MEXICO CITY (Reuters) – For Guillermo Nieto, a Mexican businessman who grew up smoking pot, the cannabis greenhouse on his family’s vast farmlands in Guanajuato state is part of a bigger dream. One that involves deep-pocketed pharmaceutical companies.
Nieto and several Mexican businessmen have spent years positioning themselves for a time when the country opens up what would be the world’s biggest legal cannabis market in terms of population, where the drug can be lawfully cultivated and sold.
Mexico finally outlined rules in July covering cannabis for medical use, and the sign-off is expected in coming weeks.
A bigger prize may also be close for Nieto and foreign companies; Senate majority leader Ricardo Monreal told Reuters he expected a law to be passed before December for recreational use of the drug, allowing regulated private firms to sell it to the public.
“It’s going to generate a market,” said Nieto, wearing a smart blue shirt, blazer, and bright marijuana-leaf print yellow socks. “We are expecting to create jobs and revenue for the government. We think it could really help our economy.”
Indeed the legal cannabis industry is already a multi-billion-dollar global trade, and some big players, including Canada’s Canopy Growth and The Green Organic Dutchman, and a unit of California-based Medical Marijuana Inc, told Reuters they were eager to tap the new Mexican market.
Business aside, Nieto says the new regulations will have a profound social impact on the conservative nation of 126 million people, where drugs are a sensitive subject due to a long and painful history of violence perpetuated by feuding cartels.
“The first thing that will happen is that no Mexican will die or go to jail because of this plant,” Nieto said.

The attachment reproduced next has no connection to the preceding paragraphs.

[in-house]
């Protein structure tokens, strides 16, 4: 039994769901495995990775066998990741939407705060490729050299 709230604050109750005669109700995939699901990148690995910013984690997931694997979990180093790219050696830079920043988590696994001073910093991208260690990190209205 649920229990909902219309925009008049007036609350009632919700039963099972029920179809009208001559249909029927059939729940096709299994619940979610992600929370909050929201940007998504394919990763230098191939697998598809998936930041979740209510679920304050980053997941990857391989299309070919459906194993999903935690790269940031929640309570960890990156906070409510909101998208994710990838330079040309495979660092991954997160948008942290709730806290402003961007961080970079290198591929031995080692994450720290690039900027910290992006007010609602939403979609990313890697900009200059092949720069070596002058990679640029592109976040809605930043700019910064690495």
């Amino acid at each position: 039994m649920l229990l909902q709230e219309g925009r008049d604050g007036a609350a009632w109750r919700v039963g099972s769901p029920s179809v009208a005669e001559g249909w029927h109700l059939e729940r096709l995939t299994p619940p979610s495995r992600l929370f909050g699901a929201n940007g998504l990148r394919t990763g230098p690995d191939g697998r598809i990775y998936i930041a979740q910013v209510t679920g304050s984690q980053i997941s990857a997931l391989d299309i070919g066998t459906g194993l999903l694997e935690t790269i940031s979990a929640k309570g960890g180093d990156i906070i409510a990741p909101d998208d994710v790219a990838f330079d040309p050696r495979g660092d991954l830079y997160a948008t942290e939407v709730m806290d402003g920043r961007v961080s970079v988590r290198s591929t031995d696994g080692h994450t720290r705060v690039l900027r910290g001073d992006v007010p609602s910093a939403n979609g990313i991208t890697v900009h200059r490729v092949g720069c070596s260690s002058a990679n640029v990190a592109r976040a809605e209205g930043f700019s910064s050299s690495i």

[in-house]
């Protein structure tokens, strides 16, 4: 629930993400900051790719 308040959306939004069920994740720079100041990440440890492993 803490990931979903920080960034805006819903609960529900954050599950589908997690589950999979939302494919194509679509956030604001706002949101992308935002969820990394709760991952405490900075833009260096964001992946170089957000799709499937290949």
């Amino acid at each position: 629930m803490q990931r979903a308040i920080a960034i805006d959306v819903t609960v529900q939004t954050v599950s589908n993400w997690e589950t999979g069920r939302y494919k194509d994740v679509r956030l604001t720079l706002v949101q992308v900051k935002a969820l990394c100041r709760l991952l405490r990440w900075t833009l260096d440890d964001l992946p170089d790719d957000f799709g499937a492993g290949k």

“With that, everyone wins.”
Dario Contreras Sanchez aims to set up a business making products like soaps and pain-relieving oils from cannabis that he would grow legally near his family’s hacienda in Durango state, where the powerful Sinaloa Cartel has held sway for decades.
He believes farmers near him who cultivate the plant for narcos would want to sell their produce lawfully – if the government permits them.
“Most of the people want to work legally,” said Contreras Sanchez, whose sister married into the family of former Mexican drug lord Amado Carrillo Fuentes.
However Mexicans are by no means unified on this issue.
While a growing cannabis industry promises to be a money-spinner, it faces resistance from campaigners who are worried that regulations for both medical and non-medical cannabis will heavily favor big, often foreign corporations.
They fear legislation will shut out small family producers and fail to offer a path to legalization for many farmers who make a living by feeding Mexico’s illegal narcotics trade.
The initial regulations covering medical use permit entrepreneurs such as Nieto to grow marijuana on behalf of pharmaceutical companies and allows foreign businesses to import medical cannabis products into the country.
However Mexico’s Supreme Court, which has effectively legalized cannabis by ruling prohibition is unconstitutional, has given the government